Originally posted in MedPage Today
She is 11, a fifth grader, as prepubescent as nature allows, and utterly terrified.
Her fifth grade peer group typically does not guard its language nor govern its remarks, so every utterance is attention-demanding, black-and-white, dripping with drama. And she hears the constant drumbeat reporting of wave upon wave of flu anecdotes, of vaccine and medication shortages, of absenteeism, hospitalizations, death . . . even more than the history lesson, more than the math, more than the reading.
School had become nightmarish enough with the onset of puberty, but all this tension has quite collapsed any sense of security. Even mom acts afraid.
And this tension is reinforced by the endless health warnings delivered by faculty, administration, and media. She must learn a new way to cough, into her sleeve they say, but her school uniform is short-sleeved; and she has to use Purell® but her eczema is on fire from the alcohol. And now with a sore throat and her fear that a cold will kill her, she and her mother finally seek medical attention, convinced that the worst is soon and inevitable.
What is the impact on children and families when every 15 minutes there is an “update” on the latest H1N1 news? The Health Department serves up statistics and guidelines to professionals with incredible frequency these days: hospitalization plus morbidity/mortality rates, availability of medication, utilization of medication, changes in vaccine availability and guidelines for use and/or delivery plus demographics as to who is to be vaccinated and who isn’t.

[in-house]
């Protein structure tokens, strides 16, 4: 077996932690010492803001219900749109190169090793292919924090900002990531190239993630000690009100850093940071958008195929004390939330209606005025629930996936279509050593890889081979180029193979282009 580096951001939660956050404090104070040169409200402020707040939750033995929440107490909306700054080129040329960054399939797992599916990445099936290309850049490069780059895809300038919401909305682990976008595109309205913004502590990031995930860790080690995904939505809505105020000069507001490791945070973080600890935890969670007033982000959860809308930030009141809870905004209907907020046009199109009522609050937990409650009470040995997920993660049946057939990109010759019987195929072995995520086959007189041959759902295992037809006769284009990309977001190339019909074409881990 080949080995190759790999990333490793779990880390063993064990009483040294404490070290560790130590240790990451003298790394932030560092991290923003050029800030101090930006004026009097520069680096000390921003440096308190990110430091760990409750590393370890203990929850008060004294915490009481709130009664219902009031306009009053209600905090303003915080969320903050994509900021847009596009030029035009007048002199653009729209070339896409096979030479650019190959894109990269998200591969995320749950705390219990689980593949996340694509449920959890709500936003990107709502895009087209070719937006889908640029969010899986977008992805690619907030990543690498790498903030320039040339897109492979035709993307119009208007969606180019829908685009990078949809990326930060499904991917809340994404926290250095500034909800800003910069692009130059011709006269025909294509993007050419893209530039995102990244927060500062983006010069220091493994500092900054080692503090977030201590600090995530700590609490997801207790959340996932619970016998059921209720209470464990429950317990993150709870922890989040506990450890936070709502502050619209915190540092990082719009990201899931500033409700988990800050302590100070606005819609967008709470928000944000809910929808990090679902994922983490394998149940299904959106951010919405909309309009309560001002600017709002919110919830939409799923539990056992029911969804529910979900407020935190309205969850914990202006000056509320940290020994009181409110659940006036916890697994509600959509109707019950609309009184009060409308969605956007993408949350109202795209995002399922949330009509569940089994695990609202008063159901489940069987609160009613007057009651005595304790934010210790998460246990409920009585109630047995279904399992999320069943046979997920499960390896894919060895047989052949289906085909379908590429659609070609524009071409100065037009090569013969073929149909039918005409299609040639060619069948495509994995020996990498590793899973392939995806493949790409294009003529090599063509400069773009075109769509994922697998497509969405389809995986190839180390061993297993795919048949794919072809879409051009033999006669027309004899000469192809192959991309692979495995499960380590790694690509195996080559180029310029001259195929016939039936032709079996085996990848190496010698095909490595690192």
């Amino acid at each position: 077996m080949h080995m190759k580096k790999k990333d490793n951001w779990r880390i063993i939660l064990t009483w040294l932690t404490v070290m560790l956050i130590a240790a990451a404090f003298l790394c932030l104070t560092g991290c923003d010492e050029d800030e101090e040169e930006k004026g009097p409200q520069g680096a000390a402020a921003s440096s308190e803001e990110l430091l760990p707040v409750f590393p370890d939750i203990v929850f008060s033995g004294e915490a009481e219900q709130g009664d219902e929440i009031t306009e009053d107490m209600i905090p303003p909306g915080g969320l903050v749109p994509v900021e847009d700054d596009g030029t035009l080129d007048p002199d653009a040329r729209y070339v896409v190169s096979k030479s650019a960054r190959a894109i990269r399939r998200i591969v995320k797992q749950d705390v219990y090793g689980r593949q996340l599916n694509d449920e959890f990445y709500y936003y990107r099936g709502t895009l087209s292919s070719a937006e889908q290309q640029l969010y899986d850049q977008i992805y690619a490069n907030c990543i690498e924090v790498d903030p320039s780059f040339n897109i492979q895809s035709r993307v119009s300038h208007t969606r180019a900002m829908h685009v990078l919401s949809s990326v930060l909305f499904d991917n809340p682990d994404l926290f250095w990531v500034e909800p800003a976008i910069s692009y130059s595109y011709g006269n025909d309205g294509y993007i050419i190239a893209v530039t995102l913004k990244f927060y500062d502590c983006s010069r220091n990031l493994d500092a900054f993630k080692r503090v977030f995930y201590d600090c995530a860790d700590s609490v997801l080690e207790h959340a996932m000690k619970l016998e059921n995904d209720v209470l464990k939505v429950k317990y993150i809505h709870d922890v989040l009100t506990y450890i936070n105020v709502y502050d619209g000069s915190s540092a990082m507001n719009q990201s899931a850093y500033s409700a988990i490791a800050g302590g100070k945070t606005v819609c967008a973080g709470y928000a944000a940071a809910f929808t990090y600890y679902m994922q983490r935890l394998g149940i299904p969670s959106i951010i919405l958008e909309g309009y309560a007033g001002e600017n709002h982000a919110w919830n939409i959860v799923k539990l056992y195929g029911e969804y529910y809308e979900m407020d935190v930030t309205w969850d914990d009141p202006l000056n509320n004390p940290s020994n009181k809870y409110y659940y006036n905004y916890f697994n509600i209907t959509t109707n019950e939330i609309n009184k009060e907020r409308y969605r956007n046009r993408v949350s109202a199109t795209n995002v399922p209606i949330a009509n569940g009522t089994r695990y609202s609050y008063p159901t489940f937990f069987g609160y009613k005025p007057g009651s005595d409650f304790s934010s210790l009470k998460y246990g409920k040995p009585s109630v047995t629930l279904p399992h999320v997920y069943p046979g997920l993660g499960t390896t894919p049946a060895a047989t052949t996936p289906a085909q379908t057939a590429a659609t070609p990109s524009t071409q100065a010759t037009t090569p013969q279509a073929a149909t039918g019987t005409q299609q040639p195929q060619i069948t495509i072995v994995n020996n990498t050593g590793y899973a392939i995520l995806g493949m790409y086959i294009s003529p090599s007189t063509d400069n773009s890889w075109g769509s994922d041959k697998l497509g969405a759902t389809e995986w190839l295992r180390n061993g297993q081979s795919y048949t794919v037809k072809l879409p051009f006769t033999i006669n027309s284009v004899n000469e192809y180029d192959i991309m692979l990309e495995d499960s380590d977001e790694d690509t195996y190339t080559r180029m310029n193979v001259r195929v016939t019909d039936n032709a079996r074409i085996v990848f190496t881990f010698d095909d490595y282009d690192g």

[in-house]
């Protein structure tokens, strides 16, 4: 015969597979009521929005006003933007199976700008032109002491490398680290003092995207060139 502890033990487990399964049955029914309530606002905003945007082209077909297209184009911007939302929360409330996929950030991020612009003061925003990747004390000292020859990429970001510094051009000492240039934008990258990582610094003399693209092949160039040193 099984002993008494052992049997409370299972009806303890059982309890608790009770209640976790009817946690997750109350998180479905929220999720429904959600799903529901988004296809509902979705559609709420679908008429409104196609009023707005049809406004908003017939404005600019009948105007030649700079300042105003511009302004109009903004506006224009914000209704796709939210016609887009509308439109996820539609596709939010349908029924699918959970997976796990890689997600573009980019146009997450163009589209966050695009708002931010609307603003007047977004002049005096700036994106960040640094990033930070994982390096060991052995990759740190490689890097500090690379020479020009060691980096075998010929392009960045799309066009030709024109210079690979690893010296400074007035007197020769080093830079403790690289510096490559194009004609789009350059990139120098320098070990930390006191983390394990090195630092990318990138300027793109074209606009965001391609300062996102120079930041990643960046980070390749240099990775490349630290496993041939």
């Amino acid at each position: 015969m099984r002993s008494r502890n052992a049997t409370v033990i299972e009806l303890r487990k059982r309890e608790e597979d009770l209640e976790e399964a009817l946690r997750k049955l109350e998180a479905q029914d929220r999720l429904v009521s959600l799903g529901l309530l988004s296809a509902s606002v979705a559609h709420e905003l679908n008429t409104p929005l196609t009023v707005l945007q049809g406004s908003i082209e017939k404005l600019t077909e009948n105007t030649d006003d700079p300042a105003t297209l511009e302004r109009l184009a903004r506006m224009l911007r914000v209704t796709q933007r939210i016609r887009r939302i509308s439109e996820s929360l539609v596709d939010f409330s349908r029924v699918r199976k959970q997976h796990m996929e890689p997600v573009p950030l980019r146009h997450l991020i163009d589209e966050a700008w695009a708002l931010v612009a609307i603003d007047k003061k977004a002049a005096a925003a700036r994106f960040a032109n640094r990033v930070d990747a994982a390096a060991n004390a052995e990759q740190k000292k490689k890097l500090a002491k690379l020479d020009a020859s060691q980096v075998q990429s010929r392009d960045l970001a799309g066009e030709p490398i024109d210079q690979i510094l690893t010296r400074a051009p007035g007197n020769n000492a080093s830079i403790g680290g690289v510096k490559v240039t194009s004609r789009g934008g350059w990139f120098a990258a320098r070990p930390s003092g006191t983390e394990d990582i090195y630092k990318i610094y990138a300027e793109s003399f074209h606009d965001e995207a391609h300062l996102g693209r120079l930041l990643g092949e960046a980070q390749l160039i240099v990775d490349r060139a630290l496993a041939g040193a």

All this interspersed with items reporting U.S. vaccine production shortfalls, then vaccine distribution plans through commercial, big-chain pharmacies and supermarkets but not physician offices, or to special groups on Wall Street or at Guantanamo.
It is all bewildering enough to the professional. What must this be like for the patient, for the child told they are at greatest risk, or the pregnant woman, or the elderly who are advised that they “don’t need it”?
Let’s examine crisis management now that a “Declaration of H1N1 National Health Emergency” has been evoked, especially since we clearly have an inadequate supply of vaccine, an appearance of inequitable distribution of those limited supplies, and, perhaps, inadequate or unavailable supplies of antiviral medications.
A recent New England Journal of Medicine article addresses mandatory vaccination of healthcare workers in N.Y. State (Nov. 6, 2009). “Mandatory vaccination of healthcare workers raises important questions about the limits of a state’s power to compel individuals to engage in activities in order to protect the public.”
Workers in N.Y. assert that compulsory vaccination violates the 14th amendment (deprivation of liberty without due process), but a 1905 case about mandatory smallpox vaccination (Jacobson v Massachusetts) established the government’s (Health Department’s) authority to impose restrictions on private rights for the sake of public welfare.